Passionflower

Passionflower is a vine that grows in warm areas of the southern U.S., Mexico, and South America. It's been used for centuries to try to treat sleep issues, boils, earaches, liver problems, and other ailments.

In the U.S. passionflower is available in a variety of forms, including:

  • Capsule
  • Extract
  • Dried
  • Oil

Why do people take passionflower?

Passionflower has been used by some people to try to treat insomnia. But there is little evidence that it works. 

Today, supplements containing passionflower are often marketed as relaxation aids.

Passionflower is also taken by some people to try to relieve anxiety. Some small studies suggest that it may be helpful, though they are not conclusive.

One study suggests that passionflower may help people who are addicted to drugs such as heroin and morphine by lessening the anxiety they feel during withdrawal. But the researchers say their results need to be tested more before any conclusions can be drawn.

Another small study shows that passionflower may lessen anxiety among people about to undergo surgery.

Passionflower oils and extracts are sometimes applied to the body to try to treat hemorrhoids and burns. However, no studies have examined its effectiveness for such uses.

Can you get passionflower naturally from foods?

Passionflower extract is sometimes used to flavor foods. It is, according to the FDA, generally recognized as safe.

What are the risks of taking passionflower?

Several side effects have been reported, including:

Passionflower may interact with certain medications. For example, it may increase the effects of pentobarbital and benzodiazepine drugs. Both of these drugs are used to lessen anxiety and insomnia.

Passionflower may also interact with:

Passionflower should not be taken by pregnant women. That's because it may stimulate the uterus and potentially induce labor.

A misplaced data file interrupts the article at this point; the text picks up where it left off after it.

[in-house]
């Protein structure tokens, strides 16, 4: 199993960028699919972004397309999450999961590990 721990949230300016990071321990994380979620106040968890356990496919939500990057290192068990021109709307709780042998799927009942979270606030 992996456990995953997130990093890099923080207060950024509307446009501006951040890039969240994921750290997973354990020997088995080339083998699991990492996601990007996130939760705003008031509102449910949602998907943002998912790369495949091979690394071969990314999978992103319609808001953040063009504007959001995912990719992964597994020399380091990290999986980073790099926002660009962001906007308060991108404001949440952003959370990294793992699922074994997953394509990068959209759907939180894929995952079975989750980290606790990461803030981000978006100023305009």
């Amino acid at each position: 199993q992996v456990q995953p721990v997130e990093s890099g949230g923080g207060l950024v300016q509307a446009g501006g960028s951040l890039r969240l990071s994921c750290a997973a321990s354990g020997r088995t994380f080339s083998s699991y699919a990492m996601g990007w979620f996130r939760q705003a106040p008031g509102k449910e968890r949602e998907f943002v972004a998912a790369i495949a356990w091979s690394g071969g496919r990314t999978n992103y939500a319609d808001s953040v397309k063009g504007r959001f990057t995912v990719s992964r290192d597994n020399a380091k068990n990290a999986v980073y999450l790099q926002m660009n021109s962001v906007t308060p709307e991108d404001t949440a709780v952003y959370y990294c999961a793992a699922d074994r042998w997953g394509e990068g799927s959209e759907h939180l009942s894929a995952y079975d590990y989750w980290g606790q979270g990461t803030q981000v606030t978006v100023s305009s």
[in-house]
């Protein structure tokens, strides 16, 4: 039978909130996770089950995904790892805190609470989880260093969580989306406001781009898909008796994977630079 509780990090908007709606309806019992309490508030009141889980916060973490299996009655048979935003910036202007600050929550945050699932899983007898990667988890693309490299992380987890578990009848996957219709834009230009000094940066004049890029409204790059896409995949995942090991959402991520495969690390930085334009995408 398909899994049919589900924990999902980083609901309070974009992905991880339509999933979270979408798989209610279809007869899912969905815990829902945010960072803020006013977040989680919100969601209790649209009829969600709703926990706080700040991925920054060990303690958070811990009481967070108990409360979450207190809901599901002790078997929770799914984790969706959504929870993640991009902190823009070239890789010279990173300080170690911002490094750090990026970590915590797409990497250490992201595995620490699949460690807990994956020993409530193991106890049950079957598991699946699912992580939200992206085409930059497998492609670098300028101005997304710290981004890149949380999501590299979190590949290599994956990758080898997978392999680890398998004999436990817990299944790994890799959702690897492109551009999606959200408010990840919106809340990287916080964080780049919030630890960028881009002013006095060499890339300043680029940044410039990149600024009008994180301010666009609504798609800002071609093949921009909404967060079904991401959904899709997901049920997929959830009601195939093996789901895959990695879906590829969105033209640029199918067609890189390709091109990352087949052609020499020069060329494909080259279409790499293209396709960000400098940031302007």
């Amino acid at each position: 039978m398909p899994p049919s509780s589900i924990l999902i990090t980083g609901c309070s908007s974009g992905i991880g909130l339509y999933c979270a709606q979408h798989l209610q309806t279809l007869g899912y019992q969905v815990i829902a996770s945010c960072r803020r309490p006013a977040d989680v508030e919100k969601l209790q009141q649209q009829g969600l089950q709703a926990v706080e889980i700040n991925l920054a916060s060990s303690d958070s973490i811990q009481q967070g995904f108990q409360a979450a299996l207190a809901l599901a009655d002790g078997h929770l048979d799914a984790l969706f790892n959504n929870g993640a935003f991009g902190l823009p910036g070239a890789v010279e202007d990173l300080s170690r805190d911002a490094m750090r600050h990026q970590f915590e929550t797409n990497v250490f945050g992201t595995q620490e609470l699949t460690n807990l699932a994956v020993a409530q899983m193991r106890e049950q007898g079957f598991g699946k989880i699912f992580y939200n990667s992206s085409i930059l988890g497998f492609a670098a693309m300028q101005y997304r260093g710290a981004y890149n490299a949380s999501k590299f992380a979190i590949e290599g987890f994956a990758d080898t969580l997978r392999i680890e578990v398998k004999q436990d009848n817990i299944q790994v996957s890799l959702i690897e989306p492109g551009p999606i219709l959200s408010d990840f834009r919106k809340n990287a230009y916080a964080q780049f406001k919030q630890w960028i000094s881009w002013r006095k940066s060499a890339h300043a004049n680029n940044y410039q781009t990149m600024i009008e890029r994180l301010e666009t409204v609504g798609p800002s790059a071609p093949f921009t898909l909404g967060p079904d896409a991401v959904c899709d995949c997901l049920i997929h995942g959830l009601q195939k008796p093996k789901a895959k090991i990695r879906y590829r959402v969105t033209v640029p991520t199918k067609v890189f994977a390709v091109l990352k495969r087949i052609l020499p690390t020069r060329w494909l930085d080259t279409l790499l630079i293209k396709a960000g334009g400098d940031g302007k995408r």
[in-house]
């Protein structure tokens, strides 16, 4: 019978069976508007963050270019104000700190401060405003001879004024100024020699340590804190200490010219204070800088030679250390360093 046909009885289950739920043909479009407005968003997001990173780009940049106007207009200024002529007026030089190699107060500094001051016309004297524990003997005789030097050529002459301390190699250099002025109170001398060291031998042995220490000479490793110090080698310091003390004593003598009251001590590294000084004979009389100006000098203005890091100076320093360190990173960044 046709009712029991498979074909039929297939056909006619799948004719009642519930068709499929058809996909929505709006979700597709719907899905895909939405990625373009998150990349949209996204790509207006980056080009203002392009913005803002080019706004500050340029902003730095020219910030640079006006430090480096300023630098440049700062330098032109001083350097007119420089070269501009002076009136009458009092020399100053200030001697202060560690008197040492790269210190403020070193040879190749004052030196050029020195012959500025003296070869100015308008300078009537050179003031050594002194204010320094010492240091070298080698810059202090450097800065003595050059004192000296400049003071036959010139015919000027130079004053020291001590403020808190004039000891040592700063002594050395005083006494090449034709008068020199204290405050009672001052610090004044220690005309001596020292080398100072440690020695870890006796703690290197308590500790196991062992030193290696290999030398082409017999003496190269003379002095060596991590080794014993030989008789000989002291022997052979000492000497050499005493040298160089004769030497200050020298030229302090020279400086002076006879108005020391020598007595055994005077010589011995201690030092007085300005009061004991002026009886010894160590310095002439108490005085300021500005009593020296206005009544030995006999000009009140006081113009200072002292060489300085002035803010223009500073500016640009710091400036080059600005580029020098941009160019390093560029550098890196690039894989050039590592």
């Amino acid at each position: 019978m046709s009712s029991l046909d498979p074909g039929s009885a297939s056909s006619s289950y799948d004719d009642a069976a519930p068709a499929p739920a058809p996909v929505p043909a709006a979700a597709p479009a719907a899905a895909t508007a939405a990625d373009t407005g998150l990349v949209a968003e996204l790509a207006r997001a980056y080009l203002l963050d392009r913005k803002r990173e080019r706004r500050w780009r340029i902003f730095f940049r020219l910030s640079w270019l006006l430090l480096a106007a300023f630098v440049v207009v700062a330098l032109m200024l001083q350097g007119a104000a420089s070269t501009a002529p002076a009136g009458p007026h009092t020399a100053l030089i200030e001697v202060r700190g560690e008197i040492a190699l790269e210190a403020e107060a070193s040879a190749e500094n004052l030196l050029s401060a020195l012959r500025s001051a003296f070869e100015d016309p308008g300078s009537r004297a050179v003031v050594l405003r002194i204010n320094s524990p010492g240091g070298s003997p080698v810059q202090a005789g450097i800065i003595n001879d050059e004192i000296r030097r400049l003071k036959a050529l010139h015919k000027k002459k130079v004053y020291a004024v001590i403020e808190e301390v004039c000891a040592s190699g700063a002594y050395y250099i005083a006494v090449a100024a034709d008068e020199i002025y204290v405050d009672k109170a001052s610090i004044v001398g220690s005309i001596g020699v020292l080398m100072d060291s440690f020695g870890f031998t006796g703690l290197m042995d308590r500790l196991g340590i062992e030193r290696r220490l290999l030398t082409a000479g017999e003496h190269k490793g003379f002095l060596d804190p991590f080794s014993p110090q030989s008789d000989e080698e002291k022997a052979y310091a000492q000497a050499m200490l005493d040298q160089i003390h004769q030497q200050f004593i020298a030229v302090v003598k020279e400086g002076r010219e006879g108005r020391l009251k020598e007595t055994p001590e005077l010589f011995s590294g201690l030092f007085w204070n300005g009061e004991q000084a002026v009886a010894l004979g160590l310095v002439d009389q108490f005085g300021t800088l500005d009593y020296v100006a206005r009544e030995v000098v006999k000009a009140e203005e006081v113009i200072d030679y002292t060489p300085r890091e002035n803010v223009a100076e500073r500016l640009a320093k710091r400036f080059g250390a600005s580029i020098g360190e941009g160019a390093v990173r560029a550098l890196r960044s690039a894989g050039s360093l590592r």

People expecting to undergo surgery should stop taking passionflower at least two weeks before the procedure. That's because passionflower may interact with anesthesia and other medication during and after surgery.

The FDA does not regulate supplements. If you take passionflower, be sure to tell your doctor. He or she can give you specifics about safety and drug interactions.

WebMD Medical Reference Reviewed by Christine Mikstas, RD, LD on May 29, 2019

Sources

SOURCES:

U.S. Department of Agriculture: "Purple Passionflower."

Georgetown University Medical Center: "Passionflower."

National Academies Press: "Nutritional Supplements for Inducing Relaxation."

Memorial Sloan-Kettering Cancer Center: "Passionflower."

Akhondzadeh, S. Journal of Clinical Pharmacy and Therapeutics, October 2001.

Movafegh, A. Anesthesia and Analgesia, June 2008.

Natural Medicines Comprehensive Database: "Passionflower."

National Center for Complementary and Integrative Health: "Passionflower."

National Center for Biotechnology Information: "Passionflower in the treatment of opiates withdrawal: a double-blind randomized controlled trial."

Cleveland Clinic: Passion Flower

© 2019 WebMD, LLC. All rights reserved.